Hypnosis, Yoga & Meditation – the connection
Hypnosis, Yoga & Meditation – the connection
I am fascinated by yoga, meditation and hypnosis, and have been for most of my adult life, because they are all part of the same family. I believe they are tools for self-development and self-care to live life to your fullest potential. Michelangelo has been quoted in saying ‘I saw the angel in the marble and carved until I set him free’. What we want to create is already there inside of us, but we need to chisel away at the unnecessary to get to the truth and beauty within.
Meditation and yoga share the same benefits as hypnosis. There is nothing supernatural or magical about it. All hypnosis is self-hypnosis, even when you have a hypnotherapist guiding you. The hypnotic experience is a conscious experience where you are aware and in control, just as in meditation.
There are so many types of yoga and so much written about it, but fundamentally it is a way to heal the body by taking more control over it, calm the mind so you can access your inner wisdom and heal your heart and emotions to bring more joy and gratitude into your life. Hatha Yoga where postures are practiced is often described as a moving meditation. You are moving whilst keeping an awareness at the breath. In savasana (corpse pose) we go inside and let go and when laying in savasana we can practice yoga nidra which is another term for yoga sleep. Yoga nidra directs the yogi to bring attention to each part of the body to relax it. Sankalpa (affirmations) can then be repeated, which are basically suggestions that are absorbed by the subconscious. The conscious mind acts like a filter, but is relaxed at this time. Yoga nidra is similar to what is called progressive relaxation in hypnosis as a way to induce trance for hypnotherapy
There are two parts to our mind – the conscious and subconscious. Although it seems like the conscious mind is what runs the show and we make reasonable decisions with it, we are ruled by the desires of the subconscious. Here is where all our habits and learned behaviours are stored. Meditation induces a trance-like state using focused attention to calm the chatter of the mind and bring more self-awareness by passively observing the subconscious mind. Hypnosis also brings about trance using focused attention, but with suggestions to accelerate desired changes. Self-hypnosis is being practiced by millions of people in some form or other on a regular basis (although they would not necessarily call it this), and the reason they do is because this is where our power is to make beneficial changes.
The term hypnosis originates from Hypnos the Greek god of sleep. Hypnos was the father of Morpheus, god of dreams. Some of the first recorded information on hypnosis comes from over 5000 years ago. There are early references to hypnosis being used as a therapy which date back to Ancient Greece and Egypt, where people went to sleep temples to be cured of their illness. Even further back, hypnotic procedures are mentioned in the Vedas the most ancient religious texts which some say were written between 1500 and 500BC and are the original source of yogic teaching. It is thought that the hypnotic state has been used for healing by all cultures throughout time.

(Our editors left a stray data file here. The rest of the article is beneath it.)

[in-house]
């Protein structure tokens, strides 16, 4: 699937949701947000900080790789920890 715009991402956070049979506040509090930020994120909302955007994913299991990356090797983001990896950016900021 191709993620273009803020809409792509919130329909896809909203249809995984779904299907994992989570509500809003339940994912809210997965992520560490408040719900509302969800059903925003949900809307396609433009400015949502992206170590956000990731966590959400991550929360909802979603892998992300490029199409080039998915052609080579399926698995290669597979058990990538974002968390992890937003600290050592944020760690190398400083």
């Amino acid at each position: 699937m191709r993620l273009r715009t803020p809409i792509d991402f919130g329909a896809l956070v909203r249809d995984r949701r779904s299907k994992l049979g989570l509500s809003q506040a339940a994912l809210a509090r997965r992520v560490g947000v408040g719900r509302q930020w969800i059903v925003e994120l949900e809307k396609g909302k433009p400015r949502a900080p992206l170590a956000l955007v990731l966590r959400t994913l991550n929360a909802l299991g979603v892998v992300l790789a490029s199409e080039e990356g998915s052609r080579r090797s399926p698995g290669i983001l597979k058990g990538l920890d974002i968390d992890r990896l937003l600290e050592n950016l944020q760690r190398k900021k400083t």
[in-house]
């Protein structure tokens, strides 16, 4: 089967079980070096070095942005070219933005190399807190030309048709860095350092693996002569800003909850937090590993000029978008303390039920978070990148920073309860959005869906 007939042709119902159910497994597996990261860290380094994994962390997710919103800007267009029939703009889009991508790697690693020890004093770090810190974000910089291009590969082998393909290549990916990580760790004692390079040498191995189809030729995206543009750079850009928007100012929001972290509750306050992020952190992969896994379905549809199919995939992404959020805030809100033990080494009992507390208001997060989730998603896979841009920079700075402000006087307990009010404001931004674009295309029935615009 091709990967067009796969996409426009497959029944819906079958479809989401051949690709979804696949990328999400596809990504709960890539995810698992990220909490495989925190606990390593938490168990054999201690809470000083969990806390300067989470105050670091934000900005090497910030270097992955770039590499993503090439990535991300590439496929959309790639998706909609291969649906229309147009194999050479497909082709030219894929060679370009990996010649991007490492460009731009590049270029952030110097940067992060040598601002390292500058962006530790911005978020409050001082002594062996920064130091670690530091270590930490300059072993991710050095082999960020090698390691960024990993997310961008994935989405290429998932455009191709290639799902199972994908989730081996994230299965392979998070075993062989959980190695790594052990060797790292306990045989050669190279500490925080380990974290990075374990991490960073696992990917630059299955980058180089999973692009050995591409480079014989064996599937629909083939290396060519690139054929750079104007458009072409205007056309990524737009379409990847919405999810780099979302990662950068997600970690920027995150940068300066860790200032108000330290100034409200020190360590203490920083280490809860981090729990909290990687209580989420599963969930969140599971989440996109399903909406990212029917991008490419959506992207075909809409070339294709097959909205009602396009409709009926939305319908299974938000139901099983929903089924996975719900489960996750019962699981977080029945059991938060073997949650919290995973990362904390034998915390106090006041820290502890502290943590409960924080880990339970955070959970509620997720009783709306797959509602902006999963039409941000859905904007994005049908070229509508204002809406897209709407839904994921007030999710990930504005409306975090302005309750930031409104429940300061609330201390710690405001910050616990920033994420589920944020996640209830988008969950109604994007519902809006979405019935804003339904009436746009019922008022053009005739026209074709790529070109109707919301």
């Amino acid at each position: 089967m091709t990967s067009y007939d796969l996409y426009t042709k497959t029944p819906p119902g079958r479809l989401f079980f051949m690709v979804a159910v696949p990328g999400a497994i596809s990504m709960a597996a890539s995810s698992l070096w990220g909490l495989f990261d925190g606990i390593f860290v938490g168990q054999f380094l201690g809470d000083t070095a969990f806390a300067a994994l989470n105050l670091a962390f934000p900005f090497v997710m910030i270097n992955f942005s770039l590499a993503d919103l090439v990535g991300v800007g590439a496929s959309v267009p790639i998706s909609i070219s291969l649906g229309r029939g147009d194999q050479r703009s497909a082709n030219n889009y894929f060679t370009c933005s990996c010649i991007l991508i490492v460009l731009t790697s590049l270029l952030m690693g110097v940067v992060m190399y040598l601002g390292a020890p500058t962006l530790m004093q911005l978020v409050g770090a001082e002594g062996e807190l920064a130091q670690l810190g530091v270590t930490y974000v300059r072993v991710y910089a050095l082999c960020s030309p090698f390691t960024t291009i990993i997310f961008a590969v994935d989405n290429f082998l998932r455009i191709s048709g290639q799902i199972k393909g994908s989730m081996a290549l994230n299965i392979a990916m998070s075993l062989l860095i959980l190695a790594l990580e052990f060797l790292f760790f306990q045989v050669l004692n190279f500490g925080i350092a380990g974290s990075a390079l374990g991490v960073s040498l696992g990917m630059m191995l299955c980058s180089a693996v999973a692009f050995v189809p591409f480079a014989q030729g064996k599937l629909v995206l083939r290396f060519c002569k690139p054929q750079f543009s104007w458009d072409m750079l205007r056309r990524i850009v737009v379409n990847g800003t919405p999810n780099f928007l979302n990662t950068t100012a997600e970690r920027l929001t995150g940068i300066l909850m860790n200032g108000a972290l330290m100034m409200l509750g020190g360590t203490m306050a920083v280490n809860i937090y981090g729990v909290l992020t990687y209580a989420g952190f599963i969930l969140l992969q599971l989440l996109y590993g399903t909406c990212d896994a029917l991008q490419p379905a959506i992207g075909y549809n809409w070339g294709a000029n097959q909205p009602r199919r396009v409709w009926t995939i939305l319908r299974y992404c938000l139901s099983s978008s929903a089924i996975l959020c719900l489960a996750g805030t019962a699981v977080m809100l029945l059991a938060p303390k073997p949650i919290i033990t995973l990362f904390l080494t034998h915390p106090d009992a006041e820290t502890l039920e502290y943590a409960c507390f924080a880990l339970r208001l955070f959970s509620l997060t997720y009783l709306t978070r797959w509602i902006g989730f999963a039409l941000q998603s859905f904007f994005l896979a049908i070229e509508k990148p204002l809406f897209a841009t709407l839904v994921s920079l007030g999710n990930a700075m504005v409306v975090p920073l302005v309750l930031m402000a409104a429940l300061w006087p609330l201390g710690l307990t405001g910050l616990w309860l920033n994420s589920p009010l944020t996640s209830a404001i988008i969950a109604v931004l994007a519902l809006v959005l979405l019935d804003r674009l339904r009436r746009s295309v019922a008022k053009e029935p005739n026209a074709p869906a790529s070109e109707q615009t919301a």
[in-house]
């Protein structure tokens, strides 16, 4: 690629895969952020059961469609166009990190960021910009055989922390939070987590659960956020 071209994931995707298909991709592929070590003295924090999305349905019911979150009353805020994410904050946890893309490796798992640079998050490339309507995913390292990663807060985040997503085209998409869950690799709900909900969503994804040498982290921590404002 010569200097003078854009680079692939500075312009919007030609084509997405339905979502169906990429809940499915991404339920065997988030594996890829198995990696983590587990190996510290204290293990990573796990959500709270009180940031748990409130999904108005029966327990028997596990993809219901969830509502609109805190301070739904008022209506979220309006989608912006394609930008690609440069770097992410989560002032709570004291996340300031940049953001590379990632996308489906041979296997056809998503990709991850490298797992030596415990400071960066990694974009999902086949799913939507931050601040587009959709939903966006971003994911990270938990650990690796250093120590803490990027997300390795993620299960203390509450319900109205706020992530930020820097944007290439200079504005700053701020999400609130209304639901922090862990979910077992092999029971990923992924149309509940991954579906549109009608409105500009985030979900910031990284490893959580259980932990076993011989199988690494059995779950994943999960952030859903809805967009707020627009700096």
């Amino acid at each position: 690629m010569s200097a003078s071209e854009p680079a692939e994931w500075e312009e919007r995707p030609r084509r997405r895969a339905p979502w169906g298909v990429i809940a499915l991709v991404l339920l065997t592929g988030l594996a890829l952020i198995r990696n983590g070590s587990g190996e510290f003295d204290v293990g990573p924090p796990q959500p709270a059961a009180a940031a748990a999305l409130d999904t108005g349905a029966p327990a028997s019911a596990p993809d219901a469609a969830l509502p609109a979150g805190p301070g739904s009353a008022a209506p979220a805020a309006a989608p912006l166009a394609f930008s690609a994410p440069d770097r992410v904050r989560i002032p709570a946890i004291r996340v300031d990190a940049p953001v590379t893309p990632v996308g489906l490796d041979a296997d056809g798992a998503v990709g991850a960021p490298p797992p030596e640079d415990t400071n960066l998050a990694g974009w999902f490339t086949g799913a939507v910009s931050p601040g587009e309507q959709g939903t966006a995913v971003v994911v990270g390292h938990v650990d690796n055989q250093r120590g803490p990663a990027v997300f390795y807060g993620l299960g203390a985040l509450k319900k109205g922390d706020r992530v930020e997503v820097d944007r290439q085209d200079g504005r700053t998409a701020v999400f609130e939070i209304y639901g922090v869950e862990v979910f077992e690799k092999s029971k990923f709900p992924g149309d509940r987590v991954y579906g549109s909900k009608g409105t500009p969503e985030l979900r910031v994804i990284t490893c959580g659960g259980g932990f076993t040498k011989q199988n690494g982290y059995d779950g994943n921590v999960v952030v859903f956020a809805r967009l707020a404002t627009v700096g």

Hypnosis as we know it today has its origins in Mesmerism, a process developed by Franz Anton Mesmer in the 1700s, with his theories of animal magnetism. He believed that everybody had channels in the body where magnetic fluid ran through. If there were any blockages in these channels, then it would cause emotional or physical disease. Then in the 1800s a man called James Braid, often called the father of hypnosis, believed hypnosis to be a paralysis of the nervous system during a sleep like state. The theories and definitions of hypnosis have changed many times since then and thanks to CAT and MRI scanning is regularly researched as a medical intervention. The use of hypnosis in medicine was endorsed by the British Medical Association back in 1955 and has been used by doctors and dentists ever since.
People will often say they do not feel like they have been hypnotised. This is because the trance state doesn’t feel unfamiliar. It’s the same as day-dreaming or being engrossed in a really good book, although everyone experiences hypnosis and meditation differently. Some people experience it as the body being pleasantly relaxed whilst still aware of sounds without the sounds bothering them, like being awake whilst sleeping, you are conscious of where you are and what you are doing but too relaxed to want to think about it. The feeling I get when I am being hypnotised or using self- hypnosis is my hands go pleasantly numb. I also get this same feeling when I meditate which is reassurance for me that I’m in a focused state.
The first time I was ever hypnotised was for smoking. I was worried that It had not worked as my mind felt pretty active all the way through and I wasn’t always listening to what the hypnotherapist was saying as my mind drifted off. But it worked! I just did not want to smoke anymore, and I had been trying to give up for years! I can relate this to meditation. When the mind is active it can feel like the mind is too chaotic to meditate properly, but continually having to keep bringing yourself back to the chosen focus is all part of the meditation and gives you the same benefits.
Everything we experience is through our mind. Our thoughts influence our perception and create either suffering or happiness. We can reframe our thoughts and change our story with yoga, meditation and hypnosis.
There is nothing either good or bad, but thinking makes it so – Shakespeare